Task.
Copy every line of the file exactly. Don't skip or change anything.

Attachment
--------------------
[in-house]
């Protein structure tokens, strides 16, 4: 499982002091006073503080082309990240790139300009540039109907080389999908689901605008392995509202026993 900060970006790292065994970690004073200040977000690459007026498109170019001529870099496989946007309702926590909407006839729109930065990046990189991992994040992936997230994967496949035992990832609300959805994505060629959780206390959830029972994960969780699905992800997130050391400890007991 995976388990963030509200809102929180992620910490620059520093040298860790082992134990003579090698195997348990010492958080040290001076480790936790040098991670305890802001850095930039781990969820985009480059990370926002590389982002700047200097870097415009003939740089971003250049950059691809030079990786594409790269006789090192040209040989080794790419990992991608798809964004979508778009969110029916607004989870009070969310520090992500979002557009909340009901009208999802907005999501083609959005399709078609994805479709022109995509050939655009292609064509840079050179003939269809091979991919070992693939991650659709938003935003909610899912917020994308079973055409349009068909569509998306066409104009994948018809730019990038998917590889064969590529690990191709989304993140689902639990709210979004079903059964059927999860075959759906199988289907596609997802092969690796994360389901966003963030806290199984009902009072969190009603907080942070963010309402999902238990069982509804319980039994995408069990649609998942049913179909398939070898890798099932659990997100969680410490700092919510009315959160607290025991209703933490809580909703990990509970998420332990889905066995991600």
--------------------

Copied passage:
[in-house]
């Protein structure tokens, strides 16, 4: 499982002091006073503080082309990240790139300009540039109907080389999908689901605008392995509202026993 900060970006790292065994970690004073200040977000690459007026498109170019001529870099496989946007309702926590909407006839729109930065990046990189991992994040992936997230994967496949035992990832609300959805994505060629959780206390959830029972994960969780699905992800997130050391400890007991 995976388990963030509200809102929180992620910490620059520093040298860790082992134990003579090698195997348990010492958080040290001076480790936790040098991670305890802001850095930039781990969820985009480059990370926002590389982002700047200097870097415009003939740089971003250049950059691809030079990786594409790269006789090192040209040989080794790419990992991608798809964004979508778009969110029916607004989870009070969310520090992500979002557009909340009901009208999802907005999501083609959005399709078609994805479709022109995509050939655009292609064509840079050179003939269809091979991919070992693939991650659709938003935003909610899912917020994308079973055409349009068909569509998306066409104009994948018809730019990038998917590889064969590529690990191709989304993140689902639990709210979004079903059964059927999860075959759906199988289907596609997802092969690796994360389901966003963030806290199984009902009072969190009603907080942070963010309402999902238990069982509804319980039994995408069990649609998942049913179909398939070898890798099932659990997100969680410490700092919510009315959160607290025991209703933490809580909703990990509970998420332990889905066995991600």